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2005 25' Safari
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Goodyear Endurance now or upgrade to 16" Michelin LT's which I did and love them. I did not have to put a lift kit on my 25 but new Sendur wheels are not inexpensive.
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Old 10-09-2019, 09:58 AM   #27
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1963 19' Globetrotter
1963 22' Flying Cloud
1963 24' Tradewind
, , Minnesota
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Tires

Quote:
Originally Posted by Tkalb2 View Post
My wife and I recently purchased a lightly used 2015 flying cloud FB from a local private sale. We are the third owner of this trailer and I was told it had maybe 10,000 miles on it. It currently still has it's original tires and I was told from a mechanic that the tires need to be replaced after 5 years regardless of the mileage. Anyone else have experience with this or any suggestions?

We plan to go fulltime in the spring and want to make sure we are starting off on the right foot for our new trip.
Manufacturers state 3 years for trailer tires, and 5 for vehicles. This is Obviously overkill, but definitely something to factor in. Also keeping max pressure is important. Under inflated tires are 1 of the leading causes of tire failure.
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Old 10-09-2019, 10:57 AM   #28
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1966 17' Caravel
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Brian, what sort of mileage log do you use? I think it's a good idea. Thanks.
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Old 10-09-2019, 11:01 AM   #29
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Originally Posted by Halford1 View Post
Reason for changing 5-7 years is the possibility of dry rot from too much sun shining on it, or from the heat (high temperature on road or even parking for a period of time). Never cover the tires with tarp or tire covers-the cover will increase temperature which would speed up the dry rotting. You can put plywood board on tire to prevent sun damages.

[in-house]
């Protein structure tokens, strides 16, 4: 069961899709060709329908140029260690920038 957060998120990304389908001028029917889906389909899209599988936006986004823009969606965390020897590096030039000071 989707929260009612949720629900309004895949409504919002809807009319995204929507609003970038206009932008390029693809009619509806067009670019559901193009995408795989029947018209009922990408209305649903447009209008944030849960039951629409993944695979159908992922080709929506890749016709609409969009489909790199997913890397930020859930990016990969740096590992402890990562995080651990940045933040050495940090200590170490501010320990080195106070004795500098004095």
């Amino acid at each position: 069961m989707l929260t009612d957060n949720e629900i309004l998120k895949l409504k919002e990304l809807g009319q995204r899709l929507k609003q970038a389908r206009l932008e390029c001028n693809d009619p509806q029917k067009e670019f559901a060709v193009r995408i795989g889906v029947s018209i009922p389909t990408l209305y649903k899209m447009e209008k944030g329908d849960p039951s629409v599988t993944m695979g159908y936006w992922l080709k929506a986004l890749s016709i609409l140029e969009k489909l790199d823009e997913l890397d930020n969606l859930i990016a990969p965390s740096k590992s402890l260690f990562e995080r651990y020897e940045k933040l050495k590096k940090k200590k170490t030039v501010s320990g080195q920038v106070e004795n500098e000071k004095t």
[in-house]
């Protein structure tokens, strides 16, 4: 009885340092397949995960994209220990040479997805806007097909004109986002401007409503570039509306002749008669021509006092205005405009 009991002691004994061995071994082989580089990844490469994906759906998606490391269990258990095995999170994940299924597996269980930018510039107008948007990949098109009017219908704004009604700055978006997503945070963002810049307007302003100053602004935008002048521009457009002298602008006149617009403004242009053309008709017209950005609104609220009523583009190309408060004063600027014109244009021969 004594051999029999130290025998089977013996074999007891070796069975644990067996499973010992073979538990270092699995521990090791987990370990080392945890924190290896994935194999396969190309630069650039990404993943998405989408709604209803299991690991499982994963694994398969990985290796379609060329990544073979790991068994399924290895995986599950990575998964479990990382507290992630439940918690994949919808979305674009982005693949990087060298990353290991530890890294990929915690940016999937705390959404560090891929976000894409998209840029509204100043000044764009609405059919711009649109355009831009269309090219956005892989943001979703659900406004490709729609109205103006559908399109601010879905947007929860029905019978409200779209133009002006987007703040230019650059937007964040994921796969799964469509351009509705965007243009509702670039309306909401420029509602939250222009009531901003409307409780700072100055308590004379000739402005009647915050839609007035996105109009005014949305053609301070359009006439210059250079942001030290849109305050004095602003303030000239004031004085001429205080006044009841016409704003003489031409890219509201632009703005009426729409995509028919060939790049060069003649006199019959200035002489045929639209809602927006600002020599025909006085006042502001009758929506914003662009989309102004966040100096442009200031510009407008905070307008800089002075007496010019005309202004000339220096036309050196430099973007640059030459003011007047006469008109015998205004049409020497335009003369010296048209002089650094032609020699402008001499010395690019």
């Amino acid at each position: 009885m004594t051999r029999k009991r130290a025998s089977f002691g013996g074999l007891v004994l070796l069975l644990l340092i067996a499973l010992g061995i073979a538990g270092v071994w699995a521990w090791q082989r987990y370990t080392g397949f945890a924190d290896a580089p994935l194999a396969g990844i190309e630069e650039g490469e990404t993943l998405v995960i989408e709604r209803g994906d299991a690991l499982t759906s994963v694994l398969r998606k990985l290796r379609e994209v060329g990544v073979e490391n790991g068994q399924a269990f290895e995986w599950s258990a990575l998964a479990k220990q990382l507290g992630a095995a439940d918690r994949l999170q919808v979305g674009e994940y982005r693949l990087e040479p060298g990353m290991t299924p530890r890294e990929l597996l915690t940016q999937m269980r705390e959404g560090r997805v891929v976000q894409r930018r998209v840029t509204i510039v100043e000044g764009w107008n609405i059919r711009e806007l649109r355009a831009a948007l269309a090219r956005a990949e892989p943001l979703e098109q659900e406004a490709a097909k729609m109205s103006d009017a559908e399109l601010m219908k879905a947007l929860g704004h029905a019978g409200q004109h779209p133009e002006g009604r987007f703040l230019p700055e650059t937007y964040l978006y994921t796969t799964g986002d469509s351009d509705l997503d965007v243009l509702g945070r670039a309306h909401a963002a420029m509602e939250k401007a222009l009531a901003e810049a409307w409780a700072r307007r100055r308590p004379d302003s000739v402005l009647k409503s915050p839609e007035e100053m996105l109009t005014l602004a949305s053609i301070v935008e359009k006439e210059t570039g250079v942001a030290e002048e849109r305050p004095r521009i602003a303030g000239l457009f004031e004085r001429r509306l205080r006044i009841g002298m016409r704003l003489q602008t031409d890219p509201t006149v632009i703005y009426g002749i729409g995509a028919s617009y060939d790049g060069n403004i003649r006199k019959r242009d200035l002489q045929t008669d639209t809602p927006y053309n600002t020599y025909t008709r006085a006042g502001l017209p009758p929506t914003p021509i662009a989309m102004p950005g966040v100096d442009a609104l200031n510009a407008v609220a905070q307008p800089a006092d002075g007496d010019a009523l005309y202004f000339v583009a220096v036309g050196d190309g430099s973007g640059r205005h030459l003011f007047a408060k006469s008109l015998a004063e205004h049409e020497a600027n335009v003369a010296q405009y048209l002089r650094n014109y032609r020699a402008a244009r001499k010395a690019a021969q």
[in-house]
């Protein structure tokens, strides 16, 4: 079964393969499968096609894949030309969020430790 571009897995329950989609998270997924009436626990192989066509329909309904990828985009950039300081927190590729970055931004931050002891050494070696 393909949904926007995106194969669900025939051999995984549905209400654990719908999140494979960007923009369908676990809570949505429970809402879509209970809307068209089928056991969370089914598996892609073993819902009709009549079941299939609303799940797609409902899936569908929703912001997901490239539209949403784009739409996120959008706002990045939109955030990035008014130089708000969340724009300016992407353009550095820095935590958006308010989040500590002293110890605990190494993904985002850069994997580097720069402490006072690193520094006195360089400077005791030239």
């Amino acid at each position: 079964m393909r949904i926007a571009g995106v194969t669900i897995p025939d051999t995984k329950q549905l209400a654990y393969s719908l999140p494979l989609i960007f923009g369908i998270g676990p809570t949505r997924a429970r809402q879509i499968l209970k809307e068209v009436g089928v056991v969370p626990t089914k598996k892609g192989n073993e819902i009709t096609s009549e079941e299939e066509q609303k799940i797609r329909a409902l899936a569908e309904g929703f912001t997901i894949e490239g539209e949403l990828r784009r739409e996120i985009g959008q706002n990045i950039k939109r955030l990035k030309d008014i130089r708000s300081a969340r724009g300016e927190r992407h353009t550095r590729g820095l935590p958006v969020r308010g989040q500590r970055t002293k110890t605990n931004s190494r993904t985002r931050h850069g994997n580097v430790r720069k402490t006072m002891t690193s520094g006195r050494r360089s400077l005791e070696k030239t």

The new Goodyear Endurance tires are MUCH better than the Marathons. If you have Marathons, it may be a good time to change to Endurance. Up to you.
oh ... never heard that before, I keep my tires covered by a white cover purpose-made for trailer tires. Seeems like this would protect and deflect the direct sunlight. My tires have been great, they are about 6yrs now, so will change before my next outing.
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Old 10-09-2019, 11:04 AM   #30
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About every 5 years is a good rule of thumb unless you are the world traveler and wear them to the wear indicators sooner. I've only used ST tires.
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Old 10-09-2019, 11:05 AM   #31
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1952 21' Flying Cloud
Vancouver , Washington
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Everyone here is discussing when to pull the tires out your rig, but checking the date code when purchasing is just as important. I had a blow out on a trip once and decided to replace all 4 tires at that point. When I checked the date code on the tires I just purchased, even though they were new , weíre older than the tires I just took off. The tire center and Iím not going to name names, assured me they were perfectly good tires even though they were 14 years old. By the time I got out of there, there wasnít any more customers in the show room and they put the tires on to my satisfaction.